Here are a few notes I took from Joe’s SMPT paper:

Shame – feeling a sense of responsibility for something you can’t actually respond/change/control.

Ashamed of accent – belongs to you, and yet, you didn’t try to learn to talk that way

Ashamed of weakness

As God says, though, He gave us weakness. Don’t be ashamed of shame. Shame here = weakness

Hebrews 12:2 says that Christ despised the shame of the cross. Doesn’t say that there wasn’t shame involved, but that he despised that shame. Joe did some work on the Greek and the work for despised means something like ignored, didn’t engage with, wasn’t worth thinking about.

He also did a lot of philosophical thinking about the word shame, and about how shame was involved with crucifixion. His reading is that what is shameful about it is that your human weakness is fully on display. Naked. Bleeding. In pain. But also: can’t swat at flies, can’t stop from peeing, etc. All human, mortal experience is on display, and you can’t cover any of it.

(Makes me think of Adam and Eve trying to cover their nakedness. I like to think in part that this is symbolic of their realization that they are weak and have no protection from whatever God might do to them. Not just that they should wear clothes like we do, but that they are completely vulnerable.)

So what does this say about Christ despising the shame of the cross? (I am summarizing my thoughts from a half-hour long philosophical paper, mind you.) It means that Christ was not ashamed of his shame. Was not ashamed of his weakness. Did not try to cover his weakness. Did not shrink from his weakness and ability to feel pain. He was mortal and did not hide that fact from the world.

In the Book of Mormon, Jacob talks in two different places about us and crosses. The discussion centered around what that might mean for us. Mostly, we talked about how the crosses of the world might be when the world wants us to feel ashamed of our shame — ashamed of our weakness. Times when the world wants to join in public social disapproval of us. (As people, or as the Church as a whole.)

(This also makes me think of the partakers of the fruit of the tree of life who were mocked by the people in the worldly building. Those who were ashamed left, and were no longer seen at the tree or the building.)

Joe also discussed the difference between not being ashamed of shame, and being completely unashamed. Here’s a summary:

Ashamed of shame = hiding of body, weakness

Not ashamed of shame = recognition of body, weakness

No shame = embrace of body, weakness

You might also say this:

Ashamed of shame = hiding of body, weakness = trying to be fully in control

Not ashamed of shame = recognition of body, weakness = admitting what we do and don’t control

No shame = embrace of body, weakness = pretending to have no control

(Only the middle one really takes up agency in a productive way)

Question for future thought: what does all this mean about our own resurrection?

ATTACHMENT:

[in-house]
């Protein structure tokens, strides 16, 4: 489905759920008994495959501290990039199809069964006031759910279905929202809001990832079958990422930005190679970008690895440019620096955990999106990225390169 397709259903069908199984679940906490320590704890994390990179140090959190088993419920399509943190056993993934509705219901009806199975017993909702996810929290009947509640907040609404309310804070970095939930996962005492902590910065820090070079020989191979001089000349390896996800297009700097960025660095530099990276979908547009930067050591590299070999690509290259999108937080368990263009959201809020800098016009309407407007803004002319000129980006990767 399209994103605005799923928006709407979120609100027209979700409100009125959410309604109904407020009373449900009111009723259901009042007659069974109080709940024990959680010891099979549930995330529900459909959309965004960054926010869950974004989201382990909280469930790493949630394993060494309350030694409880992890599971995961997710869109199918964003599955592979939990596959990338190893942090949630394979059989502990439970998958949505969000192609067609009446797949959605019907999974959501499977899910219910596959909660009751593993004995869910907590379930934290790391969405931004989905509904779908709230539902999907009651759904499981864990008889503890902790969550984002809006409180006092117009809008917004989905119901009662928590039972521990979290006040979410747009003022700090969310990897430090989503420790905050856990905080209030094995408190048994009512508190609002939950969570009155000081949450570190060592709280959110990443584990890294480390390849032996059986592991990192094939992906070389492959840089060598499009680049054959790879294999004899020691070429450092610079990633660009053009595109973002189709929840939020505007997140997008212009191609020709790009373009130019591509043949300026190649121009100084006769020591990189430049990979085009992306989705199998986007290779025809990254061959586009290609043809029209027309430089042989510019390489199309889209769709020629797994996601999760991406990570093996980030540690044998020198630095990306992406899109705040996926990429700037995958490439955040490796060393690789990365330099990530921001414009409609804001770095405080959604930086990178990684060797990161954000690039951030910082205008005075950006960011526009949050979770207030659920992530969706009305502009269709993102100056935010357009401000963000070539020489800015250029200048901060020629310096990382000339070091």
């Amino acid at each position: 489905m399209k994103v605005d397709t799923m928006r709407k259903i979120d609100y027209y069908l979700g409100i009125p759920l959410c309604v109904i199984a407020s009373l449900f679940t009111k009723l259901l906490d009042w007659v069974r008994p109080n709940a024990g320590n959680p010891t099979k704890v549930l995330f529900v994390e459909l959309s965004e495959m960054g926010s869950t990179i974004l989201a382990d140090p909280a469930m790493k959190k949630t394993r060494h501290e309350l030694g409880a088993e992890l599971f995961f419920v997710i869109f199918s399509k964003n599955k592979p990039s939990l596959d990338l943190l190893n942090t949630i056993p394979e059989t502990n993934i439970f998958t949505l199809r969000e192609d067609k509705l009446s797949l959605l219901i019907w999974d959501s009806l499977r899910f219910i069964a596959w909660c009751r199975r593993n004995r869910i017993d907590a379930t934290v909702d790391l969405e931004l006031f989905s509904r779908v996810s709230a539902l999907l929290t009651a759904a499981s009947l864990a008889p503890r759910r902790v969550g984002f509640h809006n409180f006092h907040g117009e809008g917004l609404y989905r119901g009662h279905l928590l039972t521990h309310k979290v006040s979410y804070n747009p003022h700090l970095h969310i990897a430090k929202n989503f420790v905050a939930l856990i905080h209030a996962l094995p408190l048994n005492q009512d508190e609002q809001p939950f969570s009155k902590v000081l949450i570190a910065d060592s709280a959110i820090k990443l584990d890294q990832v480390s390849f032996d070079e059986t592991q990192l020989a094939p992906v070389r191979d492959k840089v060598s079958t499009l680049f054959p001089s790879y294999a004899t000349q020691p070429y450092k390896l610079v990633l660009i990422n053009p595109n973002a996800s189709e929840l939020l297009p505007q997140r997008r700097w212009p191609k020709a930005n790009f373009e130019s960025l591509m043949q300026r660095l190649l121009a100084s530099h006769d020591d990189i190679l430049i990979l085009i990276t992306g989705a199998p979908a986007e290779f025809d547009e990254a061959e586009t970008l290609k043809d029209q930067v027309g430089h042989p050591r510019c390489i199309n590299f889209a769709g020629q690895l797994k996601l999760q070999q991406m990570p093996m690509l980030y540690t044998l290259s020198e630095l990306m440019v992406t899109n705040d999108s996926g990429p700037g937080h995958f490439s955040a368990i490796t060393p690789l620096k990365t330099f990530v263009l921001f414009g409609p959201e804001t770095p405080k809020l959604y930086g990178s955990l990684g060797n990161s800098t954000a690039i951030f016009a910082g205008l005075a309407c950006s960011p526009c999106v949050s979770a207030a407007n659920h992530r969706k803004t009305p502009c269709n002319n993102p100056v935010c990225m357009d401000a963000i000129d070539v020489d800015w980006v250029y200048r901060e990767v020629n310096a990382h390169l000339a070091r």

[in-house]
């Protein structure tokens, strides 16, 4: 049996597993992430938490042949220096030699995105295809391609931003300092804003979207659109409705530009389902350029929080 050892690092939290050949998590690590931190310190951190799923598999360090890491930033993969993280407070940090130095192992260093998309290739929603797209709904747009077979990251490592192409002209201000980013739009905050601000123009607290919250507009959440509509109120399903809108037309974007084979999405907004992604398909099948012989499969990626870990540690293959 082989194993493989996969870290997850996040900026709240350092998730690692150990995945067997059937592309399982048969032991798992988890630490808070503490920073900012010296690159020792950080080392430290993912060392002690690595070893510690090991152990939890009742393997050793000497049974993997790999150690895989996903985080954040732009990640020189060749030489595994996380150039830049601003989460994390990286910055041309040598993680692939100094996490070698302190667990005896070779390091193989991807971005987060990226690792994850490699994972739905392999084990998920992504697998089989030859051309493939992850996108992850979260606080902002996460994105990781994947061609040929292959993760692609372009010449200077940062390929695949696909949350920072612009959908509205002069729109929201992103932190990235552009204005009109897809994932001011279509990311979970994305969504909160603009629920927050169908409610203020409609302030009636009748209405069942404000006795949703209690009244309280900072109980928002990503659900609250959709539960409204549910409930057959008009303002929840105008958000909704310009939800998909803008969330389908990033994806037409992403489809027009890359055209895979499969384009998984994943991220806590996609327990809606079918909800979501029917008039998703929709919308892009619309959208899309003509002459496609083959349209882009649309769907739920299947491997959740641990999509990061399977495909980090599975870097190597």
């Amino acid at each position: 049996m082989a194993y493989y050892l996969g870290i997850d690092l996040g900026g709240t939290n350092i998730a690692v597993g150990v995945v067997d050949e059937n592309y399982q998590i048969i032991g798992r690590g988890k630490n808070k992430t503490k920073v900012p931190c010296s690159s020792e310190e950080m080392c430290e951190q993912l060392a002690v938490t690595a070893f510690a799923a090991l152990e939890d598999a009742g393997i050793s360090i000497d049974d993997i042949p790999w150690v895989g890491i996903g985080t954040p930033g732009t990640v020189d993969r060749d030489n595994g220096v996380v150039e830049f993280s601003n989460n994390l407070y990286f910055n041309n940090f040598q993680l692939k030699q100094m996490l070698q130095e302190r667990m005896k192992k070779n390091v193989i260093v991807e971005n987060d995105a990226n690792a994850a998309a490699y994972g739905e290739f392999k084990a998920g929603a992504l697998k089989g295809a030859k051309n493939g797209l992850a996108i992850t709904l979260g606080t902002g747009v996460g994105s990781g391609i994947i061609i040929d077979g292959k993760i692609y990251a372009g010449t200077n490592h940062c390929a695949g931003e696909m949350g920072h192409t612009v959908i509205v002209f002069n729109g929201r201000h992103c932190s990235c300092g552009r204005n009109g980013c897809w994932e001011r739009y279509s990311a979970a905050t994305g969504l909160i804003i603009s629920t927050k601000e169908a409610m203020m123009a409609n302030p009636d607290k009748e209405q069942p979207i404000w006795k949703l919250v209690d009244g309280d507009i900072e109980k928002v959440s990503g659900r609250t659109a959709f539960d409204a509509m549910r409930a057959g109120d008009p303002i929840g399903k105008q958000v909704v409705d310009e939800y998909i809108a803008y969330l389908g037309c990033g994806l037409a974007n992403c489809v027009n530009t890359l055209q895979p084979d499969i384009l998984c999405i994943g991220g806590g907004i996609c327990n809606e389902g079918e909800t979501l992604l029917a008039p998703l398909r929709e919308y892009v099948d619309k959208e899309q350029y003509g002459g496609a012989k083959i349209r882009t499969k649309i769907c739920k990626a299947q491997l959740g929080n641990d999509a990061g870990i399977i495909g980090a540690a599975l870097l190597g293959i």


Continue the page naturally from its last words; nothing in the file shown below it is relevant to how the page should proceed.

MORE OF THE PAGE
2 Nephi 9:3 — Rejoice now, because later generations are redeemed?

We had a nice study group last Friday on 2 Nephi 9:3. My interest was on the Abrahamic Covenant, which was mentioned in verse 1. The verse didn’t seem odd to me because a lot of Nephi’s writings or compilations have to do with this same theme: our future posterity will be redeemed because of the Abrahamic Covenant. In fact the very title page talks about how the Book of Mormon lets the future Lamanites know that they are not cut off forever because of the covenants of the Lord. So even Mormon and Moroni are thinking about this.

But, most of the discussion revolved around the question: can you make someone feel better now by telling them that something good will happen in the future?  They were relating it to ways we try to comfort people by telling them their problems will all be fixed in the resurrection. Does that work? they asked. (They general consensus was no, it doesn’t.)

In the end, I kinda liked some combination of our discussion and the focus on the Abrahamic Covenant. What if we read verses 1-3 as saying something like this:

In the future, your family (your very descendants) will be redeemed and enjoy the blessings Isaiah describes of Zion and prosperity. In addition, remember that God has spoken through his prophets from the beginning of the world, and most especially to the house of Israel. Thus, you find yourselves in the middle of a story. God has spoken comfort to your family before, in generations past, by establishing covenants. And you have the promise now that your future family will be redeemed because of those same covenants. Therefore you, right now, are still covenant Israel. You have left Jerusalem but you are still a holy people. We have been divided into Lamanites and Nephites, but we are still a covenant family. Take the future redemption as a sign that you are still a holy people, right now. And live in light of that fact. That huge cool experience in the future won’t happen to you, true, but take it as a sign that God is watching over you now. And let that cause you to rejoice!